Boxing


An Inside Peak into the Head of a Boxing Writer

18.10.06 - By Ted Sares: A big disclaimer at the outset. This is just my opinion and only mine. Heck, it is virtually impossible to get two boxing writers to ever agree on anything. But I think it might be interesting to share the mental checklist I use that so that readers know where at least where I am coming from when I submit a piece. And please read the very last sentence...if you get that far.

In no particular order:

- Never, ever assume you know more about boxing than your readers. Boxing fans are fanatical about knowing their stuff.

- Humility is very important. Writing is a creative endeavor and involves ego, but room must be allowed for other points of view.
- Writing is a work in progress and one can always improve. Heck, I learn something new every day and I know I have a long way to go on the learning curve. Some sit back and rest on their laurels....a bad mistake, for it can make them lazy and out-of-touch with new techniques and methodologies.

- If the heat gets too hot in the kitchen, get out. A writer must have very thick skin. Criticism comes from all directions, sometimes from unexpected ones.

- You better know boxing. I don't mean whose who; I mean you better know a technique fighter from a power-boxer type. You better know how leverage is used to get the most pop on a hook. You better know the different lines of defense. In short, you better know the ABC 's of boxing. It helps, of course, to have been a practioner. But if not, you better watch as many fights as possible and go to live matches from time to time. Become a historian and read, read...and then read some more.

- Writing about boxing requires passion. Readers will quickly recognize whether you have it or not. Passion is infectious. It is paramount.

- Respect the practioners. I truly believe there are some well known commentators out there who subconsciously (and God only knows why) hate boxers and trainers. Yes, "hate" is a strong word but I'll stand by it.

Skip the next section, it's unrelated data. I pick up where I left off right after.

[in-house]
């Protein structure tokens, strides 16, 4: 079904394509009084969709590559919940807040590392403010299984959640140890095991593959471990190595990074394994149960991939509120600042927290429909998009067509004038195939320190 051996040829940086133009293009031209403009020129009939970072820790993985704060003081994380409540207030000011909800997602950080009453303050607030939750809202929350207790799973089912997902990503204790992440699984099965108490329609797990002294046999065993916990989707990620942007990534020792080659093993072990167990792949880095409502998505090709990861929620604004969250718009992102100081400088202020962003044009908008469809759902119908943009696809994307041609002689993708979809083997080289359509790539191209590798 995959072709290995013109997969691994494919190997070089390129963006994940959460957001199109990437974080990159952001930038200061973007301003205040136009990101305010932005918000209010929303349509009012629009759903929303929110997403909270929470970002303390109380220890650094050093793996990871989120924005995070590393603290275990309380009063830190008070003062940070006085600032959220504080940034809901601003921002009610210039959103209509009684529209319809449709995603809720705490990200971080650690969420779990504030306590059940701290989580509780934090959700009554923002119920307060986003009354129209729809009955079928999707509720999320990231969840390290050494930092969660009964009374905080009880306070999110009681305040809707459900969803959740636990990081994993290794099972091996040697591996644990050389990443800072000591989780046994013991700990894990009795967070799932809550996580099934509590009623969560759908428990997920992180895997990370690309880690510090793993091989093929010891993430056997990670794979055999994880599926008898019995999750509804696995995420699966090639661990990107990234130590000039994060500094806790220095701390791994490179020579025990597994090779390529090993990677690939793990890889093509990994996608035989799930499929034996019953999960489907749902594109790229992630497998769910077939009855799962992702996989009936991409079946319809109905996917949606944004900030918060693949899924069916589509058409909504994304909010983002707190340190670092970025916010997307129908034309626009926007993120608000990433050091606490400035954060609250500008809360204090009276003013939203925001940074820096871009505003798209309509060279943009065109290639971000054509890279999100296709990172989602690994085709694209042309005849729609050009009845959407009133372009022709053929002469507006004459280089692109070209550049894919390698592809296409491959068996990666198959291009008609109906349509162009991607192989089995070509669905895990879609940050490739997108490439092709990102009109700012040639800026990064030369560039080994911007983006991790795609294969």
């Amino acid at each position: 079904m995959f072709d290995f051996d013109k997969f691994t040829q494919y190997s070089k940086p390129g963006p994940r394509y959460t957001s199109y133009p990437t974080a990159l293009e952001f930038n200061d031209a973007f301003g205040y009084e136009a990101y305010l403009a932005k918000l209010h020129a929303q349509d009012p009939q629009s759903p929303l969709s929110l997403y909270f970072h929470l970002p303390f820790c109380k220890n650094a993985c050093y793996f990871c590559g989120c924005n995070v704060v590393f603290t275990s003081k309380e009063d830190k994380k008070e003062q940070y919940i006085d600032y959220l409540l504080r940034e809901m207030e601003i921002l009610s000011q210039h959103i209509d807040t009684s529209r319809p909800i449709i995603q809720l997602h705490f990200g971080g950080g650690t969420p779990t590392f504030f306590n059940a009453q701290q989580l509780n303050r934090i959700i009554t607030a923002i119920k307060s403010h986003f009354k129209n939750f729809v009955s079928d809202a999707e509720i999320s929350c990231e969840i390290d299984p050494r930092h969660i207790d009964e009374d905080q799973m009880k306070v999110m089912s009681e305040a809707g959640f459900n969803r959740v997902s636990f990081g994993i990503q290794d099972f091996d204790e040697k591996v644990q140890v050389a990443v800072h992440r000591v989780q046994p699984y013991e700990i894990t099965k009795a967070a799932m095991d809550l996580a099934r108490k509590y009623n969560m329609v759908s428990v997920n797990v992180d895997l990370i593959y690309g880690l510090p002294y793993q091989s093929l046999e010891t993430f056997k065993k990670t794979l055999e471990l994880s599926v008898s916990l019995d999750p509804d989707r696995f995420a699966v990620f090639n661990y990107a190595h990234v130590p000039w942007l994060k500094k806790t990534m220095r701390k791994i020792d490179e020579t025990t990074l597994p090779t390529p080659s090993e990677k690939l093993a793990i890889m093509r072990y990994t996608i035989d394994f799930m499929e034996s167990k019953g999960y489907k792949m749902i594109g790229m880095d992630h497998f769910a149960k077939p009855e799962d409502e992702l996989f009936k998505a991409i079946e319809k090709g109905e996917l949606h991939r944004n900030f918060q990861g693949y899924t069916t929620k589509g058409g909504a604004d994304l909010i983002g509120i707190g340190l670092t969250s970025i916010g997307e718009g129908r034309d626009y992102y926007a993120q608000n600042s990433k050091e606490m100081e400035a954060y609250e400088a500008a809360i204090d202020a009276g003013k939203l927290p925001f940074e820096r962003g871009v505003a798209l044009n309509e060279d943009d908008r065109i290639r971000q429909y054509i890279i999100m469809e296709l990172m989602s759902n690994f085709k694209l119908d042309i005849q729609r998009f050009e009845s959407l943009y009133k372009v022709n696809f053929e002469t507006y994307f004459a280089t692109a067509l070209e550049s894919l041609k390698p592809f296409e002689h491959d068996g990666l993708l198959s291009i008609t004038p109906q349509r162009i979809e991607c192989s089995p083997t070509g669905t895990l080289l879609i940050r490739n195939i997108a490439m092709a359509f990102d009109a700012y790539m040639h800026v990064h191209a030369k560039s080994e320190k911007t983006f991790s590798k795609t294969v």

- Have the courage of your convictions. If your piece is controversial and if you engage your readers (as I sometimes do), defend it based on the strength of your logic and research. Don't be tentative in engaging in exchanges.....it's not all that different from a boxing match except the only injury you might suffer is to your ego.

- Provoke your readers. Anyone can give them what they want to have. Give them something contentious...something to think and argue about.

- Read each and every post (if you write on sites). Much knowledge can be gained that way. And the more sites you read, the more knowledge you can gain.

- Learn as much as you can about computer technology. Being able to respond to feedback or a post about your work instantaneously is cutting edge stuff. In a word, it's the future.

- Never, ever sacrifice quality for volume. Always strive to make each and every piece you write one of high quality and one of which you can be proud.

- Finally, like an active fighter, it's good to take a breather once in a while and go back to the drawing board...hopefully to get rejuvenated and come up with some fresh slants and ideas. A problem I sometimes have is that I get too intensely deep into the forest to see the trees....I often need to step back to view the larger landscape.

Hope this gives you a bit of an insider's look at where at least one boxing writer is coming from. That said, I need to go back to the drawing board myself and come up with some new and/or novel angles. I have some in mind (including a book), but I need to rejuvenate first. So this will be my last piece for a bit.

Ted Sares is a syndicated writer, a boxing historian (member of IBRO) and a member of the Boxing Writers Association of America. He can be reached at tedsares@adelphia.net

Article posted on 18.10.2006



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